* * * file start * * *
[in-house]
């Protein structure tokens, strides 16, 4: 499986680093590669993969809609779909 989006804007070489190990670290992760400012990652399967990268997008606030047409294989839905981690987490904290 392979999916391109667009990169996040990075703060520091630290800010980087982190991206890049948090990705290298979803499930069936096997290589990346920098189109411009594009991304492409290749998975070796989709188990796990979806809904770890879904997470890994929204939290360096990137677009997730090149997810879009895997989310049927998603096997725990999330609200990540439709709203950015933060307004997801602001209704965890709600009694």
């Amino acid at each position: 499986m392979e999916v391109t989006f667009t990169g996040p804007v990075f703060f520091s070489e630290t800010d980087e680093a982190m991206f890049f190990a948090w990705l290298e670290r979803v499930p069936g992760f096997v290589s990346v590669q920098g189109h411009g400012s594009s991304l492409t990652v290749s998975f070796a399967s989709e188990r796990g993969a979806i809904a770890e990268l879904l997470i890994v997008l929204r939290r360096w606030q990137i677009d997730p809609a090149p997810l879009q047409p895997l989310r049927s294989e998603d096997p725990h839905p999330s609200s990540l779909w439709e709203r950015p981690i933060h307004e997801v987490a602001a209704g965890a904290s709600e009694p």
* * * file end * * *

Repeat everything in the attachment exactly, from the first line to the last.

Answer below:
[in-house]
């Protein structure tokens, strides 16, 4: 499986680093590669993969809609779909 989006804007070489190990670290992760400012990652399967990268997008606030047409294989839905981690987490904290 392979999916391109667009990169996040990075703060520091630290800010980087982190991206890049948090990705290298979803499930069936096997290589990346920098189109411009594009991304492409290749998975070796989709188990796990979806809904770890879904997470890994929204939290360096990137677009997730090149997810879009895997989310049927998603096997725990999330609200990540439709709203950015933060307004997801602001209704965890709600009694």
């Amino acid at each position: 499986m392979e999916v391109t989006f667009t990169g996040p804007v990075f703060f520091s070489e630290t800010d980087e680093a982190m991206f890049f190990a948090w990705l290298e670290r979803v499930p069936g992760f096997v290589s990346v590669q920098g189109h411009g400012s594009s991304l492409t990652v290749s998975f070796a399967s989709e188990r796990g993969a979806i809904a770890e990268l879904l997470i890994v997008l929204r939290r360096w606030q990137i677009d997730p809609a090149p997810l879009q047409p895997l989310r049927s294989e998603d096997p725990h839905p999330s609200s990540l779909w439709e709203r950015p981690i933060h307004e997801v987490a602001a209704g965890a904290s709600e009694p």